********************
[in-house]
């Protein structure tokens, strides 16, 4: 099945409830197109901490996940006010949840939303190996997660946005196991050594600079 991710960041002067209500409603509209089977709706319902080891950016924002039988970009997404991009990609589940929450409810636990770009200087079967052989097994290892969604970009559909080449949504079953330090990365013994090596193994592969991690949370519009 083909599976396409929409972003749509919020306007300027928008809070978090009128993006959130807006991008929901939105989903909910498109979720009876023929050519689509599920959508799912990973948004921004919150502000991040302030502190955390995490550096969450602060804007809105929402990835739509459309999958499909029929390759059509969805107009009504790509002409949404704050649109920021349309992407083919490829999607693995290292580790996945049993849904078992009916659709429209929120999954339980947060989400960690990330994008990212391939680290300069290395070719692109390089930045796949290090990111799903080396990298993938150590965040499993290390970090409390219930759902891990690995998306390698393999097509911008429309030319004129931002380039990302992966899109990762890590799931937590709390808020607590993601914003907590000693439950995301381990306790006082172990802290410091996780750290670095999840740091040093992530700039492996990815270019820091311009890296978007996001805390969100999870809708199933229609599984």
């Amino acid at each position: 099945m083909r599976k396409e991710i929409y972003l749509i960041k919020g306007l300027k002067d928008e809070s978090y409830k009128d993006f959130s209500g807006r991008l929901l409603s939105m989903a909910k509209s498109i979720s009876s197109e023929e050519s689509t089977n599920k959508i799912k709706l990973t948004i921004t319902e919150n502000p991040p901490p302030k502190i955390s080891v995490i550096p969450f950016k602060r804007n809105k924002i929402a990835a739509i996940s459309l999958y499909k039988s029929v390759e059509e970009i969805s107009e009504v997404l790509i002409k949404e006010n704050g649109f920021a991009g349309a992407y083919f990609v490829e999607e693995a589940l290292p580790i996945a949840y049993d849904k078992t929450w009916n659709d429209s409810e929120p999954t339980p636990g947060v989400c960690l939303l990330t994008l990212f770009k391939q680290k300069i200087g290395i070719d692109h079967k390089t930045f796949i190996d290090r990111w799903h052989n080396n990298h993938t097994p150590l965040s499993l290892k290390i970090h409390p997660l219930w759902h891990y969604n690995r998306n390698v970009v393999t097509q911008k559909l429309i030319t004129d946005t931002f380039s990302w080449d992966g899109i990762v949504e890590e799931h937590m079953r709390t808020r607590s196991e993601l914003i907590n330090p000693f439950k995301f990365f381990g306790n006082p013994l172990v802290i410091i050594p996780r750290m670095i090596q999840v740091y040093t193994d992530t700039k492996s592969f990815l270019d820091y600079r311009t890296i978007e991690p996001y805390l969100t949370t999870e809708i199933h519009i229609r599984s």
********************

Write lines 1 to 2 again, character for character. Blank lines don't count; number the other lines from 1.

[in-house]
């Protein structure tokens, strides 16, 4: 099945409830197109901490996940006010949840939303190996997660946005196991050594600079 991710960041002067209500409603509209089977709706319902080891950016924002039988970009997404991009990609589940929450409810636990770009200087079967052989097994290892969604970009559909080449949504079953330090990365013994090596193994592969991690949370519009 083909599976396409929409972003749509919020306007300027928008809070978090009128993006959130807006991008929901939105989903909910498109979720009876023929050519689509599920959508799912990973948004921004919150502000991040302030502190955390995490550096969450602060804007809105929402990835739509459309999958499909029929390759059509969805107009009504790509002409949404704050649109920021349309992407083919490829999607693995290292580790996945049993849904078992009916659709429209929120999954339980947060989400960690990330994008990212391939680290300069290395070719692109390089930045796949290090990111799903080396990298993938150590965040499993290390970090409390219930759902891990690995998306390698393999097509911008429309030319004129931002380039990302992966899109990762890590799931937590709390808020607590993601914003907590000693439950995301381990306790006082172990802290410091996780750290670095999840740091040093992530700039492996990815270019820091311009890296978007996001805390969100999870809708199933229609599984």